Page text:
Following the path, Emory University’s Goizueta Business School announced GMAT/GRE optional for their Executive MBA, Online MBA and Evening MBA programs stating they’re irrelevant for a working professional.
All these underlying reasons have made the following schools make the SAT/ACT optional: Brown, CalTech, Carnegie Mellon, Columbia, Cornell, Dartmouth, UPenn, Virginia, Washington University in St. Louis, and Yale.
Bob Schaeffer, interim executive director of the Boston-based National Center for Fair and Open Testing stated in this regard that “If three-and-one-half years of high school is more than sufficient to replace a test score at the undergraduate level, graduate schools need test scores even less.’’ He further stated that the US has 30,000 high schools and 2,300 undergraduate colleges and this fact makes it feasible for the admission authorities to determine the value of an undergraduate degree.
Making the GMAT optional will pose a tremendous threat to the existence of the conducting body of GMAT – Graduate Management Admission Council. GMAC’s test operations brought in $80 million out of $95.4 million of the council’s total earnings in 2018. Surprisingly, this is just a trivial amount as there are additional sources of revenue like preparation courses, software platforms, tutors. Parents on an overall basis spent $1 billion a year for preparation purpose.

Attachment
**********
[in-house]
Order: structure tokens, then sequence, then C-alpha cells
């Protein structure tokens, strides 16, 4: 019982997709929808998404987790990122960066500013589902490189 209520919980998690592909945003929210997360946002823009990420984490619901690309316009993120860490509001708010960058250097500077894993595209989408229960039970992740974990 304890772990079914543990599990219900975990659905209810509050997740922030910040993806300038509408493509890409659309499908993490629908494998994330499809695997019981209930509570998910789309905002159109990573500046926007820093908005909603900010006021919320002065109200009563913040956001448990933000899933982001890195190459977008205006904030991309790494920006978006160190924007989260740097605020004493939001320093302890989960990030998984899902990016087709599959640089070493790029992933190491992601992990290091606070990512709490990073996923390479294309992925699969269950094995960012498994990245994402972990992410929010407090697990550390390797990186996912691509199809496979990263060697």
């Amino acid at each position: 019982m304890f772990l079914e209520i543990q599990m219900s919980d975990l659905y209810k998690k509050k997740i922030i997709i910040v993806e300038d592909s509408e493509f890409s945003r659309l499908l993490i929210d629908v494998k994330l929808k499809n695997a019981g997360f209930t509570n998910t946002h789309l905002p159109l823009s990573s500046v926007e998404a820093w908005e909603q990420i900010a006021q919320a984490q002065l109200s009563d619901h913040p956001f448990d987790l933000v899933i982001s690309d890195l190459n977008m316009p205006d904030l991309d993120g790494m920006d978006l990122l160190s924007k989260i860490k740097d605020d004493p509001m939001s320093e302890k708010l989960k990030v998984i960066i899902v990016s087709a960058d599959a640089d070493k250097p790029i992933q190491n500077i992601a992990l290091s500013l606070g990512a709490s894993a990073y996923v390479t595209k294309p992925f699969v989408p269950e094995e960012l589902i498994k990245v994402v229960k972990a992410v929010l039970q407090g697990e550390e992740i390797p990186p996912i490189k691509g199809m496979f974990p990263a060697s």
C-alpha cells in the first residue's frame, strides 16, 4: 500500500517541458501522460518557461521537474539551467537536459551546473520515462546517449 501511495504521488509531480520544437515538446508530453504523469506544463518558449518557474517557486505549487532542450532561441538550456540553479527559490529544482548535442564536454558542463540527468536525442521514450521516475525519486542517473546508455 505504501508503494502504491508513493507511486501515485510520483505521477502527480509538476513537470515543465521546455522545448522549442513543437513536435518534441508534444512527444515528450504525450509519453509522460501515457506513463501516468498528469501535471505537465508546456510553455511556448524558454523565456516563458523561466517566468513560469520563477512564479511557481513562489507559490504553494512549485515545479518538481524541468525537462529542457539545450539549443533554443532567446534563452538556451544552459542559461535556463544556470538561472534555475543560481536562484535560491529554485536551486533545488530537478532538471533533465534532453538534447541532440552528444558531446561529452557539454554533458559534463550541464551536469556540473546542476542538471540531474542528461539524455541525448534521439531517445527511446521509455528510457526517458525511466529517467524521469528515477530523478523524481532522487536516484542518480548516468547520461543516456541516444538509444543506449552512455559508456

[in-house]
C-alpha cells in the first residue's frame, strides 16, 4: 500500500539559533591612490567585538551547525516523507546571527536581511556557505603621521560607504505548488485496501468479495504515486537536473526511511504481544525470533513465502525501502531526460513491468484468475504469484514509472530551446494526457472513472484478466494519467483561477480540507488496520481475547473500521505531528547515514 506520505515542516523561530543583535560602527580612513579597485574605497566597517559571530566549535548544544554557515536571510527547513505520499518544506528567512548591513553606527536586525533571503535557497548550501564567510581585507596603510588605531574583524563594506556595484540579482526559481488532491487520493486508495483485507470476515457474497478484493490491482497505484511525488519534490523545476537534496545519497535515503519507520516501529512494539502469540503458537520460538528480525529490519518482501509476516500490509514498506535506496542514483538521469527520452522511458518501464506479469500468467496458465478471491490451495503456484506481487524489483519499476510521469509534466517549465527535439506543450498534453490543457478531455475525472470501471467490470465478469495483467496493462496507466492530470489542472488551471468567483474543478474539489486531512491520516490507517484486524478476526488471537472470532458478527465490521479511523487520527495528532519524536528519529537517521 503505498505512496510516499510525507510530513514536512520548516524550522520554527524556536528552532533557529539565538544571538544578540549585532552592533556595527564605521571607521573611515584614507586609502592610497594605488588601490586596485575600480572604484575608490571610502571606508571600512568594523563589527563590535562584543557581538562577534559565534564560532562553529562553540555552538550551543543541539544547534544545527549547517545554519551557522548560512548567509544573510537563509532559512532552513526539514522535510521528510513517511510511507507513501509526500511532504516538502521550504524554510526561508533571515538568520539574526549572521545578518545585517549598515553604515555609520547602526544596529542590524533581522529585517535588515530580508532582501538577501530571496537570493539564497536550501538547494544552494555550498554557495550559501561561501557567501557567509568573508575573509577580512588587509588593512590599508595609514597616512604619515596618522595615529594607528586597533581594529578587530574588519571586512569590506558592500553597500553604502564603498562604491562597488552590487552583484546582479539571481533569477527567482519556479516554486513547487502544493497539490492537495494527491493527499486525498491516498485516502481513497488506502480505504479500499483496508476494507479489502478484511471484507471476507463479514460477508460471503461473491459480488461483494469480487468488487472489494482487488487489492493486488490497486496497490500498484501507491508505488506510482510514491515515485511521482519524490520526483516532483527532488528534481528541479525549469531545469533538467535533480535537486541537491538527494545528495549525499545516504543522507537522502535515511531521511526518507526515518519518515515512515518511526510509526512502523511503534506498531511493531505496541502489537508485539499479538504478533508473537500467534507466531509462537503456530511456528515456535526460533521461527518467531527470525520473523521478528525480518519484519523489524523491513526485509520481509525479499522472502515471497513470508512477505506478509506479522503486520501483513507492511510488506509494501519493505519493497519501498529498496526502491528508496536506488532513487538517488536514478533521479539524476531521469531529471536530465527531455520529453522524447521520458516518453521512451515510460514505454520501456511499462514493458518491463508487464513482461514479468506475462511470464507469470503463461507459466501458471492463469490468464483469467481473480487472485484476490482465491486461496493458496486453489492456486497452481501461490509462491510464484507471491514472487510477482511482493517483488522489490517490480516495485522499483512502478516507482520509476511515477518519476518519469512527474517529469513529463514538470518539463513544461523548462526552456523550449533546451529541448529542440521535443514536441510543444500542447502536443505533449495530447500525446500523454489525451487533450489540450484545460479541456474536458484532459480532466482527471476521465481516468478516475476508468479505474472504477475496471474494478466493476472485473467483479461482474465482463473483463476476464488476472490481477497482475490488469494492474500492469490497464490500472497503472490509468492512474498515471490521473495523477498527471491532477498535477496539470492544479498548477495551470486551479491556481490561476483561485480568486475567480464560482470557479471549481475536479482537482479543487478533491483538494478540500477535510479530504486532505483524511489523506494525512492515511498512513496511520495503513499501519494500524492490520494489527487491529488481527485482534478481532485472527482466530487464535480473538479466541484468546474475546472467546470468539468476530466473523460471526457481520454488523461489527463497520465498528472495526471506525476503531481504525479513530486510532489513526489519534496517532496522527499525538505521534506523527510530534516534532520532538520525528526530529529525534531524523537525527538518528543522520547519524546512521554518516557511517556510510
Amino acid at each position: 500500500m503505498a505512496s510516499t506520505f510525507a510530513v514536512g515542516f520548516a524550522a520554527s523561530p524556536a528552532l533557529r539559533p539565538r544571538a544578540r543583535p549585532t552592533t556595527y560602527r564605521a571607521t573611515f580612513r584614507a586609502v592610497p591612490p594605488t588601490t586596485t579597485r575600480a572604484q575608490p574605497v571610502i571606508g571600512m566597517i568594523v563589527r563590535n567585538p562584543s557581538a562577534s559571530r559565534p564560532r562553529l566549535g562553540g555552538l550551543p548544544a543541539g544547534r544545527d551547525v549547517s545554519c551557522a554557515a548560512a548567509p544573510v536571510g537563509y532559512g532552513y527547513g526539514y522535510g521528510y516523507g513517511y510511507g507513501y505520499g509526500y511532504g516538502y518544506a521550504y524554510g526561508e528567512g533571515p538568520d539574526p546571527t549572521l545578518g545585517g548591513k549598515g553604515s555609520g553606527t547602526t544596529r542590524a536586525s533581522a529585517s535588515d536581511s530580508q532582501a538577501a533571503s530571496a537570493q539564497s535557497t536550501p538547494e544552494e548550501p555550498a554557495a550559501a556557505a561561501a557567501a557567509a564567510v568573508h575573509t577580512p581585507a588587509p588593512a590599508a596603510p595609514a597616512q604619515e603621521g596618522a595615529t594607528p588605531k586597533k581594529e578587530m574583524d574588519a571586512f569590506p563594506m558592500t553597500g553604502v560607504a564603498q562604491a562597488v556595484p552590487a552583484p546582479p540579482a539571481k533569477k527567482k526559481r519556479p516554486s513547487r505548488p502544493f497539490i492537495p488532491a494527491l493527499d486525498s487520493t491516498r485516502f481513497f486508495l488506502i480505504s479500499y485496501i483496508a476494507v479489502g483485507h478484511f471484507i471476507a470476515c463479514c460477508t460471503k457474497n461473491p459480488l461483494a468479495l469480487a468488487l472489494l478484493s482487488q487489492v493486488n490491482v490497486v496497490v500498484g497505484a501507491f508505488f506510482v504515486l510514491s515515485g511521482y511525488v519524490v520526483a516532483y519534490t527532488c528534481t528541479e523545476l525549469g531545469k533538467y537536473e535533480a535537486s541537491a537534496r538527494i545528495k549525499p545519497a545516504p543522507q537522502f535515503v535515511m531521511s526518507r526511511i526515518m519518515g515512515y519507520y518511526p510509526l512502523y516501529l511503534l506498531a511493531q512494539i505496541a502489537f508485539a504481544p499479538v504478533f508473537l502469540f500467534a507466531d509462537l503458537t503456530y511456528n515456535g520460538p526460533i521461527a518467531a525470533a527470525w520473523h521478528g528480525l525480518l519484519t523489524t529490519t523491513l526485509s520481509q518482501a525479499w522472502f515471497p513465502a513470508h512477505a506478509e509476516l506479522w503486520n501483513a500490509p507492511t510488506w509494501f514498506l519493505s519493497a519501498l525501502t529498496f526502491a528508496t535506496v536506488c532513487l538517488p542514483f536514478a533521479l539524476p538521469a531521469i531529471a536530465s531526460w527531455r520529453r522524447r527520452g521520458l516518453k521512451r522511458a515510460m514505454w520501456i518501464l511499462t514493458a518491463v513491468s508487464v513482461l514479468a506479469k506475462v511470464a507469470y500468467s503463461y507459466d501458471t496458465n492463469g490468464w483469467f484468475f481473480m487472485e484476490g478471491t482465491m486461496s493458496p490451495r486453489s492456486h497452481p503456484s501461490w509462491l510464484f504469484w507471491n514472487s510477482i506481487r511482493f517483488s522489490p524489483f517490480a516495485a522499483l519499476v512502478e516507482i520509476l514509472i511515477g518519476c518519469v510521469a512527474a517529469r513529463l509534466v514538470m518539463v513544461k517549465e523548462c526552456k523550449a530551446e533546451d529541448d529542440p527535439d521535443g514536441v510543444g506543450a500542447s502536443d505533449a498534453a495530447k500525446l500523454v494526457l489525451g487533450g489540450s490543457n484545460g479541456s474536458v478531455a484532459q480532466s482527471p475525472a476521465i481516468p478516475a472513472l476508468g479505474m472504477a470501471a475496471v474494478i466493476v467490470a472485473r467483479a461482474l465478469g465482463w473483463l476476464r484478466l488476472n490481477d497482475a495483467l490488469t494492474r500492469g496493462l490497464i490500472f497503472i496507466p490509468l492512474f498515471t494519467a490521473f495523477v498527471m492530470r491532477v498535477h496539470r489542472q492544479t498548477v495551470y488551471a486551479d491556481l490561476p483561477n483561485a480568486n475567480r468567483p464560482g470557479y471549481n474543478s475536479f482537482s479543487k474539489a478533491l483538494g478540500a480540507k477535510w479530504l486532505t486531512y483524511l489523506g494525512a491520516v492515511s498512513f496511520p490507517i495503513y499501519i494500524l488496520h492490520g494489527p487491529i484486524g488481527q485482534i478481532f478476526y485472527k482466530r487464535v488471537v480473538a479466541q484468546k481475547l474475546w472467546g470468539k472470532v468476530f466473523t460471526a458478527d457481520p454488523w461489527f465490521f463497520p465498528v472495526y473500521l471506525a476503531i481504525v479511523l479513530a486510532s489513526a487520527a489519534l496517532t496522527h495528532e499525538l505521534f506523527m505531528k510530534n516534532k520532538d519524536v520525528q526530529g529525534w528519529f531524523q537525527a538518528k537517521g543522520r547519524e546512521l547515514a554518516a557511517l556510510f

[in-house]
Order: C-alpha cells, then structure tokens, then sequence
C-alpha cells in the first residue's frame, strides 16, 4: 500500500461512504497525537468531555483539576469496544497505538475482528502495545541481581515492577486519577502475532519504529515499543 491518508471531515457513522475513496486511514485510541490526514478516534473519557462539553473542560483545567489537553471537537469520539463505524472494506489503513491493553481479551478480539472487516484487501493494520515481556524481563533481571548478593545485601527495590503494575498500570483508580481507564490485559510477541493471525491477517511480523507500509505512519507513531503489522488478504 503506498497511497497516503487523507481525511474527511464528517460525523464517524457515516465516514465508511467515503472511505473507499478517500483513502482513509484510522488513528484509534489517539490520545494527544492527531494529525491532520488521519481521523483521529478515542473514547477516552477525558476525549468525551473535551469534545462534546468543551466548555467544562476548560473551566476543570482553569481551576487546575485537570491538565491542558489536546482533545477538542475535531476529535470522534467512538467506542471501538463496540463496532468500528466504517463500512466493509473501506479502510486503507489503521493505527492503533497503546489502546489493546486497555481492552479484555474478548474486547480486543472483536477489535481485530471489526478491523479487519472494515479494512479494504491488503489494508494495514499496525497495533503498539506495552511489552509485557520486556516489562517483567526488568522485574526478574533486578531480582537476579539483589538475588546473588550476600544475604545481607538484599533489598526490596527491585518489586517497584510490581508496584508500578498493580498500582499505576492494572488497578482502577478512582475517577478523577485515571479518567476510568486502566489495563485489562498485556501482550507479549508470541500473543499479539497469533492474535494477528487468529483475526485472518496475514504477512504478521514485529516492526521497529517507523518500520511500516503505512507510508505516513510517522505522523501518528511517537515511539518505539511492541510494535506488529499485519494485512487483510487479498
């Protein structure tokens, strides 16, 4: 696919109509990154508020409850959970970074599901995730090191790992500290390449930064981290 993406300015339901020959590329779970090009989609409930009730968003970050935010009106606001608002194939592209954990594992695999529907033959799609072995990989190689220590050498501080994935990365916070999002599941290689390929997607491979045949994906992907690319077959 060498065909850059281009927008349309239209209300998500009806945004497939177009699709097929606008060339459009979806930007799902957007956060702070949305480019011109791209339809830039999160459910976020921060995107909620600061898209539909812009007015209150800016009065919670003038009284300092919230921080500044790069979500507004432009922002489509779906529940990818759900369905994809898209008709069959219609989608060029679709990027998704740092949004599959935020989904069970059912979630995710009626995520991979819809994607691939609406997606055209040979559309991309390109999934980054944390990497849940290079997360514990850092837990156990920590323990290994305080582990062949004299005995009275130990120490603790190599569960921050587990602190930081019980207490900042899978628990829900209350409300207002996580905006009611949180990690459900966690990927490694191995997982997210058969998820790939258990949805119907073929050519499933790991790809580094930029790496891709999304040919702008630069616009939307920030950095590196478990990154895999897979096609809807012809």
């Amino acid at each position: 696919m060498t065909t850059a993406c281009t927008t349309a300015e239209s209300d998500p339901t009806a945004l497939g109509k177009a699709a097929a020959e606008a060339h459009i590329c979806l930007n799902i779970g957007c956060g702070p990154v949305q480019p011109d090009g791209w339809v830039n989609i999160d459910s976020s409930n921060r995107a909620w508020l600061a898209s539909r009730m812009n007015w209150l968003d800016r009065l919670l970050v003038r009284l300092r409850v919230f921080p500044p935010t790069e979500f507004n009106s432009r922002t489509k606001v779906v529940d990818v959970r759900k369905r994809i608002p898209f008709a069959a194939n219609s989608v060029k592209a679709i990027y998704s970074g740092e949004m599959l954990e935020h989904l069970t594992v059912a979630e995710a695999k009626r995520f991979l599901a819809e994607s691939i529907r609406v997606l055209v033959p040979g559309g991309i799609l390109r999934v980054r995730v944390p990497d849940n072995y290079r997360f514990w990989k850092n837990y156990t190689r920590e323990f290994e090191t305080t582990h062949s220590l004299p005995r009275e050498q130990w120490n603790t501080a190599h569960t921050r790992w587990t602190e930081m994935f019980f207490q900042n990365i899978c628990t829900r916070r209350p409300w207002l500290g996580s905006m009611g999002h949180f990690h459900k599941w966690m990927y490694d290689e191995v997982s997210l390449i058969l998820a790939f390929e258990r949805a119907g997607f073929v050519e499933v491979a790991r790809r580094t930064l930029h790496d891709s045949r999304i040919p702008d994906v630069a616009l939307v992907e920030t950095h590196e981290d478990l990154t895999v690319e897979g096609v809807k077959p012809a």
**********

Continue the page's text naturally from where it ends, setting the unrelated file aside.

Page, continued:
In this context, Soojin Kwon the director of MBA admissions and the MBA program at the University of Michigan’s Ross School of Business stated that “GMAT and GRE scores help to predict an applicant’s ability to take on the rigour of full-time MBA courses. They are an objective and verifiable component of our evaluation.’’
Without the GMAT/GRE scores, candidates will now have to obviously provide the undergraduate transcript. That is not all, the admission staff will scrutinize the transcripts to check if the candidate has proper knowledge of quant as demanded by the MBA curriculum. Quite expectedly, an engineering major’s GPA would be valued more than an English major’s grades.
Once the test is waived, Darden has made the grade cutoff to be even more stringent. The test scores, like GPA for the class of 2021 is 3.5 but it is advised to score higher than that (since there are no GMAT/GRE scores to suffice).
Dawna Clarke, the executive director of Darden has stated that it is equally tedious for them to assess without considering the GMAT/GRE. But she also stated that all this while the evaluation has only been restrained to these GPAs and standardized tests, and now when they are broadening the sphere, the other factors will also be counted.
Darden has added a very striking fact while stating their new policy that underlines the fact of how GMAT/GRE is not as anticipatory as expected. University of Toronto’s Rotman School of Management studied the MBA applicants and their employability records from 2008 – 2013 and they concluded that there has been a humongous contrast in what GMAT predicted and it is in fact, futile.
Harvard Business School made the GMAT exam optional for 11 long years. The reason was pretty much the same, they were concerned about the lower-income groups who couldn’t afford tuitions and therefore, Harvard made the tests optional.